RETURN TO ENCINITAS

(Part One of Two)

It was 9:30 p.m. by the time my son Dan and I landed at San Diego airport –eleven hours later than our anticipated arrival. We were stuck in the Gainesville airport for eight hours when our scheduled flight to Charlotte was canceled due to fog at their airport. We were rebooked through Atlanta where we waited

another four hours before boarding a flight to California.

Thankfully, getting the rental car went smoothly and we were soon on the Golden State Freeway heading north. Less than half an hour later, we arrived at our destination of Encinitas. Travel weary by then, we stopped at the local 7-11 to buy bananas and apples for the morning. I wanted to avoid the

fare offered by most hotels. While described as a “continental” breakfast, I have discovered it usually means plastic wrapped pastries, weak coffee and orange-colored sugar water. I wonder on which continent this ghastly concoction originated. (Perhaps Vinylandia where citizens all wear fake

leather shoes?)

Since our bodies were still operating on East Coast time, we woke early the next morning and headed to Whole Foods. When I stayed in Encinitas last summer, I often enjoyed a meal from their organic salad bar. Dan was amazed by the bounty of this grocery store and professed that it was the best one he had ever been in. We bought spring water, blueberries and raspberries, then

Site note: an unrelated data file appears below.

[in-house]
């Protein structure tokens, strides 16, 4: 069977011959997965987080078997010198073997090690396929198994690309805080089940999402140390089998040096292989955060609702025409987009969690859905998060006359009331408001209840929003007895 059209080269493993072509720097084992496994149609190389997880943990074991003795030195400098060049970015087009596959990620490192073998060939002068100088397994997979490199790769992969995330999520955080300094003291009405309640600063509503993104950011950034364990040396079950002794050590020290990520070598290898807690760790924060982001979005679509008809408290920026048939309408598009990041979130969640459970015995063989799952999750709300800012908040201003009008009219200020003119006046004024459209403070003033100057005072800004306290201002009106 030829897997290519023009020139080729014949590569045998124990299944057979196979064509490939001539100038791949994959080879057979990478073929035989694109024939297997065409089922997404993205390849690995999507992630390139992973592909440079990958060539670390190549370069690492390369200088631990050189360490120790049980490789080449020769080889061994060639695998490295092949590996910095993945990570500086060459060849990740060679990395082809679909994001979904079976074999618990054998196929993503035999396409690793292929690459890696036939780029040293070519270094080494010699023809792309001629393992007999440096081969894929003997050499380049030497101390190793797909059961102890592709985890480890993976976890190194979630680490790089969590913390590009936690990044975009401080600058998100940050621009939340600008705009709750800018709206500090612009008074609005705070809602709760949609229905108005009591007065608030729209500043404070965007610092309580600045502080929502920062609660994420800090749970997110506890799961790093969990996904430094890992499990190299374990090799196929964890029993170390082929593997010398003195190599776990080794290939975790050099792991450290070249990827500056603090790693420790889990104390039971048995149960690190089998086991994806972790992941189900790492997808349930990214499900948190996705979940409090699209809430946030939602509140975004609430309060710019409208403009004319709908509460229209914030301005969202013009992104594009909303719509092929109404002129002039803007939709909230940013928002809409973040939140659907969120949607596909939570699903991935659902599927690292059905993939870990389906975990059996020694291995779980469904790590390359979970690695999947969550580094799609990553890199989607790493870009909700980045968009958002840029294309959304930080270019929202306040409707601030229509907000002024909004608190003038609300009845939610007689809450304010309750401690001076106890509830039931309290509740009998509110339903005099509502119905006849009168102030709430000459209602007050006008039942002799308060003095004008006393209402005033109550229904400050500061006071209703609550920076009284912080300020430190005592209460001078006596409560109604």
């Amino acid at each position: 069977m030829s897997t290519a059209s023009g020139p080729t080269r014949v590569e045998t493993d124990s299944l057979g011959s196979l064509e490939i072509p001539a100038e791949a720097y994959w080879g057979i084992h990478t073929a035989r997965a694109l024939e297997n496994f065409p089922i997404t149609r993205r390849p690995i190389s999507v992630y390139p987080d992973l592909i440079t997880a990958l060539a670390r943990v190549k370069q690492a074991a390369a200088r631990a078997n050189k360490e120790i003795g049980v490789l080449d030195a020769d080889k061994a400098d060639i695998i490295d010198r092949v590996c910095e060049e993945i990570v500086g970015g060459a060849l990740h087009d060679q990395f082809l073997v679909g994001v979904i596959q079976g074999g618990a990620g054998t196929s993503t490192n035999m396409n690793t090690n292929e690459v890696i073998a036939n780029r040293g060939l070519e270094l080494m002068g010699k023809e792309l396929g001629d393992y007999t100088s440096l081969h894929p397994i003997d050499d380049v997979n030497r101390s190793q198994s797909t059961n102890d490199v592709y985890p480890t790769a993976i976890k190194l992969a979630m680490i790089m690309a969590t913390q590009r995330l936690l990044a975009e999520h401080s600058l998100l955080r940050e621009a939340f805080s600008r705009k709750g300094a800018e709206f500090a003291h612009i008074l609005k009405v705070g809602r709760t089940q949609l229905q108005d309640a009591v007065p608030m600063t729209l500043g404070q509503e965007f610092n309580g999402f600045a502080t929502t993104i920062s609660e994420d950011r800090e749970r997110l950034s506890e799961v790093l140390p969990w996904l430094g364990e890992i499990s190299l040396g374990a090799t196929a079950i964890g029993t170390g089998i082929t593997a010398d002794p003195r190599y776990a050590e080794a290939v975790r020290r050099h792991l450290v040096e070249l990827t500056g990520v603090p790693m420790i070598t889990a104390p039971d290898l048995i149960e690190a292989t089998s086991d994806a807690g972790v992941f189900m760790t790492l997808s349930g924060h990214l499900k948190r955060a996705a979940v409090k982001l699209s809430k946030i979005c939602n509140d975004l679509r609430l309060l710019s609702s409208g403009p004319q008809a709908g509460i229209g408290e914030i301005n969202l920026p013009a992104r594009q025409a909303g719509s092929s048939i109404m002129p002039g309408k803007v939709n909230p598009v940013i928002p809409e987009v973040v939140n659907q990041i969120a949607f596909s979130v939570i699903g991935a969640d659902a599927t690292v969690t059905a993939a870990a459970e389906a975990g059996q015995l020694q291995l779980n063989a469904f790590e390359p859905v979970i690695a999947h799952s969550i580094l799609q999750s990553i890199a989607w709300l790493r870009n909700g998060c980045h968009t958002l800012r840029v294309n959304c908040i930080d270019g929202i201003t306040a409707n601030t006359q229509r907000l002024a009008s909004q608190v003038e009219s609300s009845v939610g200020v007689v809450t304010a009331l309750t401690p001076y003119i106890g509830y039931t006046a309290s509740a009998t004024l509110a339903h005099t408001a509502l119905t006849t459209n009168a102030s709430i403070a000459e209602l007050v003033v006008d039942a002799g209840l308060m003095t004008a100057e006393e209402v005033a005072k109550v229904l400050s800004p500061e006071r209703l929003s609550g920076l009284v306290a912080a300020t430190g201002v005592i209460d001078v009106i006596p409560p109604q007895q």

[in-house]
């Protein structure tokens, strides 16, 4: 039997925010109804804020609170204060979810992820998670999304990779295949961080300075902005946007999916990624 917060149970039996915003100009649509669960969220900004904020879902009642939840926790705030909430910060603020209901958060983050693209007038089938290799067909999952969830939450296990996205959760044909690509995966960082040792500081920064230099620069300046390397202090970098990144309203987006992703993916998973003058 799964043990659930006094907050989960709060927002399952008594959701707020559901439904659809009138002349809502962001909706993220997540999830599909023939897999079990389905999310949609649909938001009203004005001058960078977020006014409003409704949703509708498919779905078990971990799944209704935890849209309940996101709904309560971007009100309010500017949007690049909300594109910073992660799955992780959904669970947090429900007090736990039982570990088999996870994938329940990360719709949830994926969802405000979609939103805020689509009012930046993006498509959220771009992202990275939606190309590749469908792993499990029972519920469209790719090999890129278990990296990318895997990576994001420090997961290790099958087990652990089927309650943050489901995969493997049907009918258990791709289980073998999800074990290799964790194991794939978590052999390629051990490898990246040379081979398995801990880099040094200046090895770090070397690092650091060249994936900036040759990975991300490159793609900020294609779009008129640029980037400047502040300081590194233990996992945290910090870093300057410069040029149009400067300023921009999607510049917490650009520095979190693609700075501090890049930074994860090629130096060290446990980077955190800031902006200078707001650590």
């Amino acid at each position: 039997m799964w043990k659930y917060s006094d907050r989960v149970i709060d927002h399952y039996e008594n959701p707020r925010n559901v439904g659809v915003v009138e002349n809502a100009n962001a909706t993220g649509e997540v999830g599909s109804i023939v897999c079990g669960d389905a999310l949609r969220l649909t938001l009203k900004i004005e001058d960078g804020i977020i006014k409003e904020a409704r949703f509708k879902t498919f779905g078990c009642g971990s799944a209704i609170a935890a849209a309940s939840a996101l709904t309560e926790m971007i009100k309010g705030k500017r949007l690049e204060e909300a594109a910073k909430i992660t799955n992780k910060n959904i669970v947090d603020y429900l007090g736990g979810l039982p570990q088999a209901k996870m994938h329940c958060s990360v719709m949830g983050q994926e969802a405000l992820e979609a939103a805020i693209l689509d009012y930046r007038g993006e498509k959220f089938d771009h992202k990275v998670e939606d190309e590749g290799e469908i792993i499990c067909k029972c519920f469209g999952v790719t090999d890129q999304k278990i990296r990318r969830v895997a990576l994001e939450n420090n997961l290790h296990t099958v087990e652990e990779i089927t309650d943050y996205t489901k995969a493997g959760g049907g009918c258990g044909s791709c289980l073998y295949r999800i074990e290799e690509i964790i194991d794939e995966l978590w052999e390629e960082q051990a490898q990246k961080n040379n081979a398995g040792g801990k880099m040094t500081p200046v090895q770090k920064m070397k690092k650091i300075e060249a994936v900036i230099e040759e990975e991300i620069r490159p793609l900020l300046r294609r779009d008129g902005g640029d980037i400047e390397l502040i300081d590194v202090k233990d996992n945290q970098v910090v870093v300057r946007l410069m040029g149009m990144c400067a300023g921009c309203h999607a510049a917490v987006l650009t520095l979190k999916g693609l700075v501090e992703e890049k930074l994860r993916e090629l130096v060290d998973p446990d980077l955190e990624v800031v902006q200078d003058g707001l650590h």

headed for the expanse of the Pacific Ocean beach.

Because of the high bluffs in this area, most beaches are accessed by lengthy stairways. We went to Moonlight Beach, the only one that can be reached by walking a gentle descent from street level. The morning tide was coming in as we splashed our way along the wet sand toward the long steps that rise from Swami’s Beach.

This beach and the adjacent surf break are named for their proximity to the meditation gardens of the Self Realization Fellowship (SRF) established by

Paramhansa Yogananda. (He was the first yoga master of India whose mission it was to live and teach in the West.)

As we walked along this beautiful strand with the surf breaking to our right and flower strewn cliffs to our left, I

thanked my Higher Power for bringing me back to Encinitas.

Decades ago, my then-husband and I lived in St. Thomas. There, in Charlotte Amalie, is a long flight of steps which leads up the mountainside. They are known as the Ninety- Nine Steps. The stairway at Swami’s Beach is easily twice as long and seems much steeper (maybe because I am that much older) than those Ninety-Nine.

 

            LIZ/Moascar (May ’12) adds, “In retrospect, I see this journey as being a time of wonder and discovery for my younger son.” Editor’s Note: Liz’s adventure concludes next issue.

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